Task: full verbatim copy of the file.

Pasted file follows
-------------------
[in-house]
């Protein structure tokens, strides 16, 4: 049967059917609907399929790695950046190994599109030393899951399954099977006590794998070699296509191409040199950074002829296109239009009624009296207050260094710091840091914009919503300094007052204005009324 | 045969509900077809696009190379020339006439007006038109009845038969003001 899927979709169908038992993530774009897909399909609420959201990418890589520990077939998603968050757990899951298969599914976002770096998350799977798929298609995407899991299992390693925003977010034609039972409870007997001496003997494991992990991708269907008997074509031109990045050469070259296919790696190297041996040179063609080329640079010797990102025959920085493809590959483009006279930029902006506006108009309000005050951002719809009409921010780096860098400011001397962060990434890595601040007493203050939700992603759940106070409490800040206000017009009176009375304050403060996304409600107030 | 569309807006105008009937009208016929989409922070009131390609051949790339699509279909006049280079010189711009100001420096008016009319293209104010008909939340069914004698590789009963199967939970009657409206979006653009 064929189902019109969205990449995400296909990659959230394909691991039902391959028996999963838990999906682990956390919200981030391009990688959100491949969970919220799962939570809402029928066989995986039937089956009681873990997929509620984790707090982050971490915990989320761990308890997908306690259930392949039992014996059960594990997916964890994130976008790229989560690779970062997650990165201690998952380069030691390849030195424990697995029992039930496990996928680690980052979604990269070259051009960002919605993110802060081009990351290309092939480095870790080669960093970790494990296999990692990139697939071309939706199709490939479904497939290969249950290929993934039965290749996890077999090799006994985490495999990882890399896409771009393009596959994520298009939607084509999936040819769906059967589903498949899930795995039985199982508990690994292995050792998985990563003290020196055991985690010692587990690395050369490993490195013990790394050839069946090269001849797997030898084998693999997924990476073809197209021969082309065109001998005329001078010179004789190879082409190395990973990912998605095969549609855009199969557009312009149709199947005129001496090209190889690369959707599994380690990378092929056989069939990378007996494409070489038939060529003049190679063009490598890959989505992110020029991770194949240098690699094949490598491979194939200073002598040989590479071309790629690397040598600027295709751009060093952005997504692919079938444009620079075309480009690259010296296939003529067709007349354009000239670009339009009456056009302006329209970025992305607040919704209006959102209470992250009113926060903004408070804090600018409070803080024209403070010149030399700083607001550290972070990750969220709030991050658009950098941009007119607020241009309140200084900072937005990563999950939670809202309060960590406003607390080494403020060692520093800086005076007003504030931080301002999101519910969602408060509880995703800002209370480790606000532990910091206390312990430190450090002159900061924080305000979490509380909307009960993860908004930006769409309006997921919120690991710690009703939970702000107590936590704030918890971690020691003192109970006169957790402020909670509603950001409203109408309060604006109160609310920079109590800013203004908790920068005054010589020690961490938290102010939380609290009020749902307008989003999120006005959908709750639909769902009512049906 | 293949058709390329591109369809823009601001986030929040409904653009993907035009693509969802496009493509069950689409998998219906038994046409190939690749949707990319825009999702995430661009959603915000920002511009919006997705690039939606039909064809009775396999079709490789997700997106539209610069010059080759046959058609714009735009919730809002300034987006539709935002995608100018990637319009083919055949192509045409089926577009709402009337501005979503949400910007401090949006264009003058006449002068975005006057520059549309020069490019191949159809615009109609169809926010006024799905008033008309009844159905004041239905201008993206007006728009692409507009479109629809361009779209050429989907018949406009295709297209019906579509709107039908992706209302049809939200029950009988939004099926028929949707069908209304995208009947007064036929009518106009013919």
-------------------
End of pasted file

[in-house]
């Protein structure tokens, strides 16, 4: 049967059917609907399929790695950046190994599109030393899951399954099977006590794998070699296509191409040199950074002829296109239009009624009296207050260094710091840091914009919503300094007052204005009324 | 045969509900077809696009190379020339006439007006038109009845038969003001 899927979709169908038992993530774009897909399909609420959201990418890589520990077939998603968050757990899951298969599914976002770096998350799977798929298609995407899991299992390693925003977010034609039972409870007997001496003997494991992990991708269907008997074509031109990045050469070259296919790696190297041996040179063609080329640079010797990102025959920085493809590959483009006279930029902006506006108009309000005050951002719809009409921010780096860098400011001397962060990434890595601040007493203050939700992603759940106070409490800040206000017009009176009375304050403060996304409600107030 | 569309807006105008009937009208016929989409922070009131390609051949790339699509279909006049280079010189711009100001420096008016009319293209104010008909939340069914004698590789009963199967939970009657409206979006653009 064929189902019109969205990449995400296909990659959230394909691991039902391959028996999963838990999906682990956390919200981030391009990688959100491949969970919220799962939570809402029928066989995986039937089956009681873990997929509620984790707090982050971490915990989320761990308890997908306690259930392949039992014996059960594990997916964890994130976008790229989560690779970062997650990165201690998952380069030691390849030195424990697995029992039930496990996928680690980052979604990269070259051009960002919605993110802060081009990351290309092939480095870790080669960093970790494990296999990692990139697939071309939706199709490939479904497939290969249950290929993934039965290749996890077999090799006994985490495999990882890399896409771009393009596959994520298009939607084509999936040819769906059967589903498949899930795995039985199982508990690994292995050792998985990563003290020196055991985690010692587990690395050369490993490195013990790394050839069946090269001849797997030898084998693999997924990476073809197209021969082309065109001998005329001078010179004789190879082409190395990973990912998605095969549609855009199969557009312009149709199947005129001496090209190889690369959707599994380690990378092929056989069939990378007996494409070489038939060529003049190679063009490598890959989505992110020029991770194949240098690699094949490598491979194939200073002598040989590479071309790629690397040598600027295709751009060093952005997504692919079938444009620079075309480009690259010296296939003529067709007349354009000239670009339009009456056009302006329209970025992305607040919704209006959102209470992250009113926060903004408070804090600018409070803080024209403070010149030399700083607001550290972070990750969220709030991050658009950098941009007119607020241009309140200084900072937005990563999950939670809202309060960590406003607390080494403020060692520093800086005076007003504030931080301002999101519910969602408060509880995703800002209370480790606000532990910091206390312990430190450090002159900061924080305000979490509380909307009960993860908004930006769409309006997921919120690991710690009703939970702000107590936590704030918890971690020691003192109970006169957790402020909670509603950001409203109408309060604006109160609310920079109590800013203004908790920068005054010589020690961490938290102010939380609290009020749902307008989003999120006005959908709750639909769902009512049906 | 293949058709390329591109369809823009601001986030929040409904653009993907035009693509969802496009493509069950689409998998219906038994046409190939690749949707990319825009999702995430661009959603915000920002511009919006997705690039939606039909064809009775396999079709490789997700997106539209610069010059080759046959058609714009735009919730809002300034987006539709935002995608100018990637319009083919055949192509045409089926577009709402009337501005979503949400910007401090949006264009003058006449002068975005006057520059549309020069490019191949159809615009109609169809926010006024799905008033008309009844159905004041239905201008993206007006728009692409507009479109629809361009779209050429989907018949406009295709297209019906579509709107039908992706209302049809939200029950009988939004099926028929949707069908209304995208009947007064036929009518106009013919």